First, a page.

We live in a digital age, when being wired in seems as normal as inhalation. Social networking Web sites like Facebook and MySpace cashed in on the computer-toting generation by creating online “social graphs” that allow youths to socialize in cyberspace. Now, with thousands of professionals flocking to these sites as well as to business applications like LinkedIn, some feel it’s becoming necessary to use social networking sites (BusinessWeek, 9/4/07) to stay fresh in a new age of business interaction.
The evidence to substantiate this notion, however, is slim. Though the number of professionals connecting online surged recently, social-networking sites remain inadequate for successfully making new business contacts. Eric Clemons, professor of information management at the University of Pennsylvania’s Wharton School, notes that serious business users associate the online social matrices more with spam than substantive relationship building. Unless you’ve already made previous contact, it’s difficult to discern with whom you’re really dealing. The computer screen, after all, offers little more than a résumé with a head shot.
Social-networking sites prove more of a distraction than a tool. The inundation of friend requests and insignificant news feeds on sites like Facebook eat up valuable time that could be spent solidifying contacts in person. “The most effective networking is face to face,” says Stanford business professor Jeffrey Pfeffer. “There’s no substitute for real human contact. It’s less personal online.”
Plus, sometimes a level of cyber-anonymity is more convenient than total Web exposure. While sites like LinkedIn and others allow old colleagues, acquaintances, and business clients instant access to your contact info, it might be more hassle than help to sift through uncensored blasts from the past. It opens up a Pandora’s box of social-professional ambiguity when Spence-who-used-to-mumble-to-his-stapler from Finance sends you a friend request.
It might be better to leave Spence and his stapler behind when you exit the company, maintaining a cloaked Internet persona. And a good old-fashioned handshake or happy-hour cocktail will do more to seal the deal than any MySpace profile or open e-vite. This may be the digital era, but successful business networking online remains a thing of the future.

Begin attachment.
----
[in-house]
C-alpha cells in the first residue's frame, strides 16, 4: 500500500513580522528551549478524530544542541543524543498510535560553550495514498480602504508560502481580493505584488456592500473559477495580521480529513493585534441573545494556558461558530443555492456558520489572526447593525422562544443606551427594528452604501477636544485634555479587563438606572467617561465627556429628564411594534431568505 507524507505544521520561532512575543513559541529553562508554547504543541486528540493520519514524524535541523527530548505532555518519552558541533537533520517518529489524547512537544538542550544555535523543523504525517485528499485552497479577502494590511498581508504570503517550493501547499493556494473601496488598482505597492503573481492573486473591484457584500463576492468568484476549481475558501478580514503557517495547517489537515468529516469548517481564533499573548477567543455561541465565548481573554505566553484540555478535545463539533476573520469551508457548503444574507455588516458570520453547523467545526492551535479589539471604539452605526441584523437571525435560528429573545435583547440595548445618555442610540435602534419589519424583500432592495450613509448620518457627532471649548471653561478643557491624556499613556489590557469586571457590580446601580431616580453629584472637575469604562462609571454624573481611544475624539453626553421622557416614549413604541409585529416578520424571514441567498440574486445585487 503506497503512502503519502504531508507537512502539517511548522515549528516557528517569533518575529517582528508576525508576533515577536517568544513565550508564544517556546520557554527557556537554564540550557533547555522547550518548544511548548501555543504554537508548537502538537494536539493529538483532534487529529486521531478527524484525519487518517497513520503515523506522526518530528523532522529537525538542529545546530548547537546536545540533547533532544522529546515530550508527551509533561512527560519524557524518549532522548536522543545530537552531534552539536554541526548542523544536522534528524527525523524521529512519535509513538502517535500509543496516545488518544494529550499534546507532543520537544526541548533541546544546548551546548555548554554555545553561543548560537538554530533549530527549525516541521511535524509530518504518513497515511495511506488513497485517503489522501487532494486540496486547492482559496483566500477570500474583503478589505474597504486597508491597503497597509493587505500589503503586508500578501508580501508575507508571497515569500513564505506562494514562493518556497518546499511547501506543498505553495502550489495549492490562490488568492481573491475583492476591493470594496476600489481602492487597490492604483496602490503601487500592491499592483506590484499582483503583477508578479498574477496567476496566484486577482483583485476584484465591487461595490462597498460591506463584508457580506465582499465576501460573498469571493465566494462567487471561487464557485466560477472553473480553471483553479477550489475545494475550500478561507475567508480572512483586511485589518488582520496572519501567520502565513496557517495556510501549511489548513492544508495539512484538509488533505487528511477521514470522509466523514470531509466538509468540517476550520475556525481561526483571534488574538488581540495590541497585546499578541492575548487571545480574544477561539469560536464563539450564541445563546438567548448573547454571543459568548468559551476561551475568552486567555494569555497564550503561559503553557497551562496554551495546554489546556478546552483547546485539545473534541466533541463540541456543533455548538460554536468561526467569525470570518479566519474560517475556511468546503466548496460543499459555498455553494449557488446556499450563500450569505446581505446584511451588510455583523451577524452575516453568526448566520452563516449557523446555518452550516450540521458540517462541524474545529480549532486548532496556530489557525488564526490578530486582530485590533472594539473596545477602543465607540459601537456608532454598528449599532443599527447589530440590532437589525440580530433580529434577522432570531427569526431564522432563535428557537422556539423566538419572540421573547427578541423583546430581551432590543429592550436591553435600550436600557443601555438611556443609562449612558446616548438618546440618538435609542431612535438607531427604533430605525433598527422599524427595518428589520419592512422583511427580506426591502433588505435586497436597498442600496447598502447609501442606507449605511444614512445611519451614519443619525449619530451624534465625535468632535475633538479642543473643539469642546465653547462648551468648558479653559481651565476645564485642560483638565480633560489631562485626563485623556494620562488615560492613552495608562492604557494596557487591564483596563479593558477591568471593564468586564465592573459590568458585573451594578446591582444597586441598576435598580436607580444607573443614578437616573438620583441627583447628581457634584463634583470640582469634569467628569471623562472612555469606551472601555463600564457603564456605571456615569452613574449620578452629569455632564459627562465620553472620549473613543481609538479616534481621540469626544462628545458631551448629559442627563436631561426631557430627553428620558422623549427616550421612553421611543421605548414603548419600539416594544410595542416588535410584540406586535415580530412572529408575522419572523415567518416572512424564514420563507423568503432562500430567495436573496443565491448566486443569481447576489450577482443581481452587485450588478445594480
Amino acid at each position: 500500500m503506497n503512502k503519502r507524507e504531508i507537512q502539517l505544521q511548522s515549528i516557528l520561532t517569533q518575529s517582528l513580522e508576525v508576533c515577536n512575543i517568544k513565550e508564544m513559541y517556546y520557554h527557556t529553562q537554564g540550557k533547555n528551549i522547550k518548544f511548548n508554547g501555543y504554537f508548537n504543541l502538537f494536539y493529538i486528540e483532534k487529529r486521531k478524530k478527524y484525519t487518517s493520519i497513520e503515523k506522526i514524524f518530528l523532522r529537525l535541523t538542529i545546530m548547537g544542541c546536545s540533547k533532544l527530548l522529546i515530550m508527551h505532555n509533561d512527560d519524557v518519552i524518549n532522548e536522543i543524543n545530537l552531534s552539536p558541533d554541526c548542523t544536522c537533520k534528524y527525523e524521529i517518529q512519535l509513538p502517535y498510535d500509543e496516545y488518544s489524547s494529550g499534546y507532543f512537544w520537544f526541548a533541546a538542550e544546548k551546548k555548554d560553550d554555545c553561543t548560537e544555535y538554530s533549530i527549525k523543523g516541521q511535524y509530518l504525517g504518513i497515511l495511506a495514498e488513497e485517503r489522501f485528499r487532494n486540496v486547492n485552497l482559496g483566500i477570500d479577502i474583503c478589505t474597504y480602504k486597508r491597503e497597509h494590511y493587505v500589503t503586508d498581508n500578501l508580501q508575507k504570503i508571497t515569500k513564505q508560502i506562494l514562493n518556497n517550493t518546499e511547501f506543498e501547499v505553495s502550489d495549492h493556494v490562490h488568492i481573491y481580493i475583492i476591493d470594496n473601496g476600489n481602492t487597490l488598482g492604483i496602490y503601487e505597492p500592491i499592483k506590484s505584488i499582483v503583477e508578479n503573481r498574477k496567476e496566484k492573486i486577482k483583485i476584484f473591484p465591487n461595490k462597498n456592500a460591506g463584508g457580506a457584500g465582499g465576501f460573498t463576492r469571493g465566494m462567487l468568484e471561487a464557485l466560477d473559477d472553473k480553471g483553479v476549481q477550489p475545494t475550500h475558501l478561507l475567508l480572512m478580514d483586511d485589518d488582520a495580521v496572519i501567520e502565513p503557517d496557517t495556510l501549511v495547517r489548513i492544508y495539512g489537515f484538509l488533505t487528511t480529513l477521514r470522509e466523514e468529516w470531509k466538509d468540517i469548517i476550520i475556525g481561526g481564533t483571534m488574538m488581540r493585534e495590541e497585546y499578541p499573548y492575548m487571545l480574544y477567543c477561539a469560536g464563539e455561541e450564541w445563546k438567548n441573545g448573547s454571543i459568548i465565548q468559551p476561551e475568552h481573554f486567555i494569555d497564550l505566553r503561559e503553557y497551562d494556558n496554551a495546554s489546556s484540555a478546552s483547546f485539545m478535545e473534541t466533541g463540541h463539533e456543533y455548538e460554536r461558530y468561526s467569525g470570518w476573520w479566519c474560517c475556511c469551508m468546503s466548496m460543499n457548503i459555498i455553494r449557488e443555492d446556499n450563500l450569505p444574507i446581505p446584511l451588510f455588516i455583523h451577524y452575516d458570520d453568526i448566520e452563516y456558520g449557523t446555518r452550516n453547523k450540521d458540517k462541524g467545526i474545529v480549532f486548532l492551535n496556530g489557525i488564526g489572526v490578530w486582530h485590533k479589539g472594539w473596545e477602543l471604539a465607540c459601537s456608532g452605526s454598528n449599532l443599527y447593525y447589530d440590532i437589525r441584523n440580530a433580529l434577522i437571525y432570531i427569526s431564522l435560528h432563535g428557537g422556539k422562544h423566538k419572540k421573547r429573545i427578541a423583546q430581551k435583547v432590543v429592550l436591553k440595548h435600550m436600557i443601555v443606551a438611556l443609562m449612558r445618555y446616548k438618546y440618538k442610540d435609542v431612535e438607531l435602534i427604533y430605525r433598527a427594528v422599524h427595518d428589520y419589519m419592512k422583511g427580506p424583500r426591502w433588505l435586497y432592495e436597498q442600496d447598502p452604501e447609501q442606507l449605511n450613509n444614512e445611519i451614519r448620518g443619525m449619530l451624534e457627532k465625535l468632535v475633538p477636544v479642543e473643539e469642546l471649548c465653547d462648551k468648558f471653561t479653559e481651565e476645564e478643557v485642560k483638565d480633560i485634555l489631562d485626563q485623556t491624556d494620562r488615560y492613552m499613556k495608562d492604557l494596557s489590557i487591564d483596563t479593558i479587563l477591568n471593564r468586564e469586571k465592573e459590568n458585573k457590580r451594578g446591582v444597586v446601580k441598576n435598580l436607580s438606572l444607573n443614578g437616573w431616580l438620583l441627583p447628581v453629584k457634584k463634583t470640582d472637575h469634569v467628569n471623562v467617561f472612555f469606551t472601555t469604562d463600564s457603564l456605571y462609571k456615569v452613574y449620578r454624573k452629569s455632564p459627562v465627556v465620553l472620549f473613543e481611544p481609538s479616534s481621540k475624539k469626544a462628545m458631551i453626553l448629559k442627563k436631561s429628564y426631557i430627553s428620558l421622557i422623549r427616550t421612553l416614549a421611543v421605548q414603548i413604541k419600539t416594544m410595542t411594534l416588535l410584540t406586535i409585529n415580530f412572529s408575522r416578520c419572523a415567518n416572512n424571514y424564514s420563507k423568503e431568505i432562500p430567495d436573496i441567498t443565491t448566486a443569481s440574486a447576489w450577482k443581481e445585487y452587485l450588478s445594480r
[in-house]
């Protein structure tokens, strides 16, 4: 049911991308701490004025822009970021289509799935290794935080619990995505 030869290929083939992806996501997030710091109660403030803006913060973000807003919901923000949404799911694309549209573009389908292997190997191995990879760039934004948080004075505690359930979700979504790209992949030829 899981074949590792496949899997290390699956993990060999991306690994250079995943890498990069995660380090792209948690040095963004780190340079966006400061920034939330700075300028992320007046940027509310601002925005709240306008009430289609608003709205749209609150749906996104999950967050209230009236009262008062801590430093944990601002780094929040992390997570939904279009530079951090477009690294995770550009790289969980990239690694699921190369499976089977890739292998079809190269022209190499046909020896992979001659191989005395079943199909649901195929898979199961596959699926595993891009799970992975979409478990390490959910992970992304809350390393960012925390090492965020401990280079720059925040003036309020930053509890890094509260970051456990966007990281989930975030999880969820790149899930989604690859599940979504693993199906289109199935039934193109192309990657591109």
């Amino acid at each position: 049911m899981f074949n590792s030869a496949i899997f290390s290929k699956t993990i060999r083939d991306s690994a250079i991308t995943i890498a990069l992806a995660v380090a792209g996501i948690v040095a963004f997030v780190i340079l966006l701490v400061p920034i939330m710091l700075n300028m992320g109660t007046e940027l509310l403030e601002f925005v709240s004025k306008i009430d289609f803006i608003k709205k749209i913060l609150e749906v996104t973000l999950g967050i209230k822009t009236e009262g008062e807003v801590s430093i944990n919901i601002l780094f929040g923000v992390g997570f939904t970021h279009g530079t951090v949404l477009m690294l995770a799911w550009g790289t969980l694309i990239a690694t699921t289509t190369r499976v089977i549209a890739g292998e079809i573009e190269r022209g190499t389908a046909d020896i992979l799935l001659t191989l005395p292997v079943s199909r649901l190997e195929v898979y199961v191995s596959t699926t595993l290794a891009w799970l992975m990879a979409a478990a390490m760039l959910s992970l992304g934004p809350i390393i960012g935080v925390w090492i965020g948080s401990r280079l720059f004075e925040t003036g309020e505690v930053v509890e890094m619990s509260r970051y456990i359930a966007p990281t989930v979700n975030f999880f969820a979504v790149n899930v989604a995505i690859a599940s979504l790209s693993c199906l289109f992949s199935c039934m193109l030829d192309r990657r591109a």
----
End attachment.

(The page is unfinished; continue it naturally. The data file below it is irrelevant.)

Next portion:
As the 35-plus crowd jumps on the social-networking bandwagon (see BusinessWeek.com, 8/5/07, “Fogeys Flock to Facebook”), professional networking via these virtual portals is becoming easier and oftentimes expected by business contacts. These resources improve business relationships, open the doors to deals, and even land users better jobs.
Back in 1974, sociologist Mark Granovetter’s “Getting a Job” study revealed that 56% of people found their jobs through personal connections—even if they qualified as only “weak ties.” Today the Internet makes these connections easier to strengthen.
Facebook’s group-making options allow young and seasoned professionals alike to gather virtually, exchanging ideas, business tips, and industry news. The site’s messaging system and personalized privacy controls make following up on the wine vendor you met at last week’s convention simple and safe—he won’t be able to see those pictures of you dancing on a table at last year’s Christmas party until he accepts your friend request.
Similarly, LinkedIn’s clean-lined, corporate-looking site offers opportunities to make new business contacts. Bright-eyed young professionals can search for people using industry keywords such as “investment banking” or “newspaper.” The site then offers the option of sending these contacts messages.
The sites offer a casual way of keeping in contact, without the letter-style formality of e-mail or forced cheeriness of a phone call during business hours. Quick messages or “wall posts” allow for the bouncing back and forth of ideas, minus the stuffy, scheduled phone conference, during a busy Wednesday afternoon.
Furthermore, most recruiters search Google (GOOG) or Facebook and other networking sites for people before agreeing to interview them.
In his book The Tipping Point, Malcolm Gladwell points to the “weak ties” found in Granovetter’s study as “more important than strong ties.” The majority of those who found their jobs through personal connections “saw their contact only ‘occasionally,’” according to Gladwell. Clearly, being instantly accessible via the Internet—and immediately able to gain access to others—opens more doors for networking, despite the lack of face-to-face contact.
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